By AMY NICHOLSON
By ALAN SCHERSTUHL
By CAROLINA DEL BUSTO
By AMY NICHOLSON
By STEPHANIE ZACHAREK
By R. Scott Moxley
In Helen Mirren's new film, Calendar Girls, she plays Chris, a wild, funky Yorkshire woman who hatches a plan to do a nude calendar with the ladies of her women's club to raise money for a cancer ward. It's not a great film—it's the kind only your mother will love. But Mirren is a great actress. And she's gorgeous. And I have the red hots for her.
I arrived at LA's ultra-ritzy St. Regis Hotel looking like a meat deliverer in my cowgirl boots. Everyone else was in Chanel, or Dior, or something. I hadn't prepared a single question. In roundtables, everyone does your work for you anyway, then you pretend you were snuggled up next to the star on a chaise longue, sipping martinis and getting an exclusive. So, I went to the 28th floor and pinched a loaf in the reception suite bathroom—marking my territory—with my apologies to the maid.
I entered the large peach and tan suite. There, five journalists already seated gave me the "who the fuck are you" eye. I immediately shot back the "I'm no one, you bastards" and sat in my chair. Then they started in with the I've-intimately-interviewed-all-the-stars bullshit. There was British Whore Man, who writes "crap," as he said, "for a bunch of British whore magazines." There was Yakkety Yak Spinster, with graying roots and a full-throttle ego, and Newbie Torrance Mom, who didn't even know who Mirren was before she looked it up for this interview. There was Artsy Hispanic Man, who was aloof and deep in thought, trying very hard to sound fascinating; Broken-English Geisha Girl, who was ever so polite and naive; and Pinkie No Lips, a rag-tag tartlet who showed up in a nasty pink velour sweat suit without a bit of much-needed makeup and with major bed head. (She was the one who promoted herself most adamantly with the surprisingly interested journalist lackeys.) Then there was me: retro boots and eating a plate of spaghetti. They have food at these deals—a whole Pasta Ville room of sauces and noodles compliments of Chef Boyardee.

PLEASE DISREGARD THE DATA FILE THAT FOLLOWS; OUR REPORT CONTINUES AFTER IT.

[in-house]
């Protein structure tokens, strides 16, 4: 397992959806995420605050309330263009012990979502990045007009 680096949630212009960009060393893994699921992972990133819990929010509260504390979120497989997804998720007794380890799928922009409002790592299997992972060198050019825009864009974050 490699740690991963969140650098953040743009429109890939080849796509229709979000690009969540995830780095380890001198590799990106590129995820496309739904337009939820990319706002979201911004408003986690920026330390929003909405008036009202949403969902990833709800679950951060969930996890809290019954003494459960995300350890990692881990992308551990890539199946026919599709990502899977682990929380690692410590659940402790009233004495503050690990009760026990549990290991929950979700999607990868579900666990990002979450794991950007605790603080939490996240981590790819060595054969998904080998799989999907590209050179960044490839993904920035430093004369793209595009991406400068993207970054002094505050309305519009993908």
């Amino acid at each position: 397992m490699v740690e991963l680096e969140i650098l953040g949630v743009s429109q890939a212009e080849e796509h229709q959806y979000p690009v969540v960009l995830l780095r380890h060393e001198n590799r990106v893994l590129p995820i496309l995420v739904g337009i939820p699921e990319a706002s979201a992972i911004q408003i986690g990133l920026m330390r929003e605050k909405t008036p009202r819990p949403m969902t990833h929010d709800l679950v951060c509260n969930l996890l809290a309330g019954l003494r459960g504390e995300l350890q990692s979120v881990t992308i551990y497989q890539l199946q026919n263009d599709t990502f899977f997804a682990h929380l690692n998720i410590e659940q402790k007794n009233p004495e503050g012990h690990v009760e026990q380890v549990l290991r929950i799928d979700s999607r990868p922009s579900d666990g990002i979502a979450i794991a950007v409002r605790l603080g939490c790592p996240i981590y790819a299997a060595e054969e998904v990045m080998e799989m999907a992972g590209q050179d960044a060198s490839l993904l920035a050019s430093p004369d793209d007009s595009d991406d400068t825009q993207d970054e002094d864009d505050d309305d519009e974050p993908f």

After half an hour of everyone stroking their own egos—"We hung out with Robin Williams . . . Depp was so boring . . . David Mamet is fucking hilarious! . . . The director wanted to ask me out . . . We all had Lord of the Rings jackets . . . I can't understand anything Hugh Jackman says . . . Why does John Woo go 'errr' before every damn word?" . . . yadda-yadda-yadda—Helen Mirren finally walked in.
What a dish! Her eyes are a drinkable deep blue-green, and she looked trim and elegant in her violet jacket and lace-up bustier. Her cleavage peeked out in that "I'm still sexy but not forcing it like that slutty Sally Kirkland" way. Before she had hit our light, while the others were yammering on, I saw a flash of "God I hate these but must make the best of it and do my job" across her face. It was a personal moment and one I could understand. Who wouldn't hate being faced with us? I hated being faced with us.
The print whores started in asking such dreadfully boring questions that I fail to remember them. Mirren kept looking past me—perhaps to the couch? Did she crave a martini? I tried to make it fun: "Did you know you were recently awarded the 'Hottest Cans of 2003 award?'" She didn't know what "cans" were, but once I told her, she said she was flattered and was eagerly awaiting her award—to be placed in her lavatory with the others. I mentioned Caligula, I asked her about the South American Indian tattoo on her hand. But every time I tried to have a nonbullshit conversation with her, some square-brained pencil pusher turned my tide. And so, we all had a snooze of a time. But I don't regret hauling my poor, tired ass out to see her. For the only time in my life, perhaps, I sat four feet away from someone I greatly admire. And I have a picture-perfect image of her beautiful face, and those tempting little ta-tas. And I now know that journalist round tables suck big ass.
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